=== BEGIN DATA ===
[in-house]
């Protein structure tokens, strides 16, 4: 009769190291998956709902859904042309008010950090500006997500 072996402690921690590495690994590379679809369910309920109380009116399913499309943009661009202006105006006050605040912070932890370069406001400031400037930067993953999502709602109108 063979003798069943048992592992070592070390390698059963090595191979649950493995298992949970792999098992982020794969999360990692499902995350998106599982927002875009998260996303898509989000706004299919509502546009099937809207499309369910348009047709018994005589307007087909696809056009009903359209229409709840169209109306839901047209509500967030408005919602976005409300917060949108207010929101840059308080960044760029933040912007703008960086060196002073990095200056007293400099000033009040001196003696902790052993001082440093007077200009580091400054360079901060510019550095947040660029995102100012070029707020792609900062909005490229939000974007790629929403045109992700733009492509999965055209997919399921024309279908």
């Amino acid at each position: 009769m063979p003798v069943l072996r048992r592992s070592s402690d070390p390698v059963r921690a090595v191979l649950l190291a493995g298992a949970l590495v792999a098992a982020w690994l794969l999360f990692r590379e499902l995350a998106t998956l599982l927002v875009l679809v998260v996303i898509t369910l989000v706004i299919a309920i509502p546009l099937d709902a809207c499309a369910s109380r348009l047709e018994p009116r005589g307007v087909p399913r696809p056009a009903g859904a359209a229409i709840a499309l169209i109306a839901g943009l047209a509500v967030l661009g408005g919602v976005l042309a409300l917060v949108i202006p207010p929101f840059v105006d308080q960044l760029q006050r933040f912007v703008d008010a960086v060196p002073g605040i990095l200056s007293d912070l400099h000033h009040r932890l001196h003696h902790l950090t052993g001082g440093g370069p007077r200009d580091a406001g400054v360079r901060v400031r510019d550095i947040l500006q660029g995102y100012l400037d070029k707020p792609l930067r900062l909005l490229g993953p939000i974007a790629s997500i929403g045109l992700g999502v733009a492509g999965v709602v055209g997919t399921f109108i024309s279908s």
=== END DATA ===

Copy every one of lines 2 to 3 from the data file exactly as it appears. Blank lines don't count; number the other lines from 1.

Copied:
């Protein structure tokens, strides 16, 4: 009769190291998956709902859904042309008010950090500006997500 072996402690921690590495690994590379679809369910309920109380009116399913499309943009661009202006105006006050605040912070932890370069406001400031400037930067993953999502709602109108 063979003798069943048992592992070592070390390698059963090595191979649950493995298992949970792999098992982020794969999360990692499902995350998106599982927002875009998260996303898509989000706004299919509502546009099937809207499309369910348009047709018994005589307007087909696809056009009903359209229409709840169209109306839901047209509500967030408005919602976005409300917060949108207010929101840059308080960044760029933040912007703008960086060196002073990095200056007293400099000033009040001196003696902790052993001082440093007077200009580091400054360079901060510019550095947040660029995102100012070029707020792609900062909005490229939000974007790629929403045109992700733009492509999965055209997919399921024309279908």
């Amino acid at each position: 009769m063979p003798v069943l072996r048992r592992s070592s402690d070390p390698v059963r921690a090595v191979l649950l190291a493995g298992a949970l590495v792999a098992a982020w690994l794969l999360f990692r590379e499902l995350a998106t998956l599982l927002v875009l679809v998260v996303i898509t369910l989000v706004i299919a309920i509502p546009l099937d709902a809207c499309a369910s109380r348009l047709e018994p009116r005589g307007v087909p399913r696809p056009a009903g859904a359209a229409i709840a499309l169209i109306a839901g943009l047209a509500v967030l661009g408005g919602v976005l042309a409300l917060v949108i202006p207010p929101f840059v105006d308080q960044l760029q006050r933040f912007v703008d008010a960086v060196p002073g605040i990095l200056s007293d912070l400099h000033h009040r932890l001196h003696h902790l950090t052993g001082g440093g370069p007077r200009d580091a406001g400054v360079r901060v400031r510019d550095i947040l500006q660029g995102y100012l400037d070029k707020p792609l930067r900062l909005l490229g993953p939000i974007a790629s997500i929403g045109l992700g999502v733009a492509g999965v709602v055209g997919t399921f109108i024309s279908s």